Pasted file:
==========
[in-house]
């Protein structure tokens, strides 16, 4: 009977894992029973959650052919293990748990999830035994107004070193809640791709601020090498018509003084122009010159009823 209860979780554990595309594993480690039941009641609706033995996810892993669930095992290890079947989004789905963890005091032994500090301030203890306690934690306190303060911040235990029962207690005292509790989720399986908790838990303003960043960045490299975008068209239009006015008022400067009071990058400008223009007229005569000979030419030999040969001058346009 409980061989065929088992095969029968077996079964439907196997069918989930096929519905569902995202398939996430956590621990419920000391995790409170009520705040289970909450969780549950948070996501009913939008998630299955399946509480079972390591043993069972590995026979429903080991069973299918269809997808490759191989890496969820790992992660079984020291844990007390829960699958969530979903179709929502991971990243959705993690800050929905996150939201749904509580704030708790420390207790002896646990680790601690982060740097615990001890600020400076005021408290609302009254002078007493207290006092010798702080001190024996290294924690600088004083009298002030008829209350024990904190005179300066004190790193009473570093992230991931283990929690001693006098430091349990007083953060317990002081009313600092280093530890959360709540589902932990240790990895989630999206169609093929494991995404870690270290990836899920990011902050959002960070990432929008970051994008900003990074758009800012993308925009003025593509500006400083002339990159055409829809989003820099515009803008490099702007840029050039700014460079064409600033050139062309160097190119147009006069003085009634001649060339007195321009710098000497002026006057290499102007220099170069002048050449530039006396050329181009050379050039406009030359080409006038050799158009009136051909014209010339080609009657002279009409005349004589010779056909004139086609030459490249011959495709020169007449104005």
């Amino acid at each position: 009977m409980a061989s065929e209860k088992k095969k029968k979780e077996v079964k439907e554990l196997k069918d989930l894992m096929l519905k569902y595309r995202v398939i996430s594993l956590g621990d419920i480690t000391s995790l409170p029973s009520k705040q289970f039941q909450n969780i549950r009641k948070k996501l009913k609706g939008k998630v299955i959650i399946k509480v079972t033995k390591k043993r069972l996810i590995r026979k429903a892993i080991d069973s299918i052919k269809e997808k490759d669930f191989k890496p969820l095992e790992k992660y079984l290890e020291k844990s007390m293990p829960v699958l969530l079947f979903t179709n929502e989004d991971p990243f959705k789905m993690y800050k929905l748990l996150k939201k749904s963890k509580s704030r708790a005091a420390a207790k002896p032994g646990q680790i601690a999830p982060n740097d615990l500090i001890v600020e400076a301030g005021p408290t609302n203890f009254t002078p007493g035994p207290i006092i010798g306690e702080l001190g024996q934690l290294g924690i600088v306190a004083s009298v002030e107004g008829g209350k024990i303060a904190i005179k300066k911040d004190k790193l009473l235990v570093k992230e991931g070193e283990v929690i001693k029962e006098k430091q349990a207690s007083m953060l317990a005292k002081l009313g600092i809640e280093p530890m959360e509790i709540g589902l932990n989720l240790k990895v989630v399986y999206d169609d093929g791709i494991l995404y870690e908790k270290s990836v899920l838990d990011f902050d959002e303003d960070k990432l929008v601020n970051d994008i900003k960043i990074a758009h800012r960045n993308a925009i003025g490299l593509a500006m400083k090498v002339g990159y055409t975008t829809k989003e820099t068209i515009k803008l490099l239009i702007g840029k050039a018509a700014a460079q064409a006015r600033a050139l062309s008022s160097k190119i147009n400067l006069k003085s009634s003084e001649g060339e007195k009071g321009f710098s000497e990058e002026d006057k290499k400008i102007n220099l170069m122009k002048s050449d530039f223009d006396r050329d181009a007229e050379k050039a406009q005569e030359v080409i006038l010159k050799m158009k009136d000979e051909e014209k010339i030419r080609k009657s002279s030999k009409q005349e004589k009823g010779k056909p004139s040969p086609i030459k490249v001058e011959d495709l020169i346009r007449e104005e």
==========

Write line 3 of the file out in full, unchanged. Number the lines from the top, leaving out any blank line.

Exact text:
């Amino acid at each position: 009977m409980a061989s065929e209860k088992k095969k029968k979780e077996v079964k439907e554990l196997k069918d989930l894992m096929l519905k569902y595309r995202v398939i996430s594993l956590g621990d419920i480690t000391s995790l409170p029973s009520k705040q289970f039941q909450n969780i549950r009641k948070k996501l009913k609706g939008k998630v299955i959650i399946k509480v079972t033995k390591k043993r069972l996810i590995r026979k429903a892993i080991d069973s299918i052919k269809e997808k490759d669930f191989k890496p969820l095992e790992k992660y079984l290890e020291k844990s007390m293990p829960v699958l969530l079947f979903t179709n929502e989004d991971p990243f959705k789905m993690y800050k929905l748990l996150k939201k749904s963890k509580s704030r708790a005091a420390a207790k002896p032994g646990q680790i601690a999830p982060n740097d615990l500090i001890v600020e400076a301030g005021p408290t609302n203890f009254t002078p007493g035994p207290i006092i010798g306690e702080l001190g024996q934690l290294g924690i600088v306190a004083s009298v002030e107004g008829g209350k024990i303060a904190i005179k300066k911040d004190k790193l009473l235990v570093k992230e991931g070193e283990v929690i001693k029962e006098k430091q349990a207690s007083m953060l317990a005292k002081l009313g600092i809640e280093p530890m959360e509790i709540g589902l932990n989720l240790k990895v989630v399986y999206d169609d093929g791709i494991l995404y870690e908790k270290s990836v899920l838990d990011f902050d959002e303003d960070k990432l929008v601020n970051d994008i900003k960043i990074a758009h800012r960045n993308a925009i003025g490299l593509a500006m400083k090498v002339g990159y055409t975008t829809k989003e820099t068209i515009k803008l490099l239009i702007g840029k050039a018509a700014a460079q064409a006015r600033a050139l062309s008022s160097k190119i147009n400067l006069k003085s009634s003084e001649g060339e007195k009071g321009f710098s000497e990058e002026d006057k290499k400008i102007n220099l170069m122009k002048s050449d530039f223009d006396r050329d181009a007229e050379k050039a406009q005569e030359v080409i006038l010159k050799m158009k009136d000979e051909e014209k010339i030419r080609k009657s002279s030999k009409q005349e004589k009823g010779k056909p004139s040969p086609i030459k490249v001058e011959d495709l020169i346009r007449e104005e």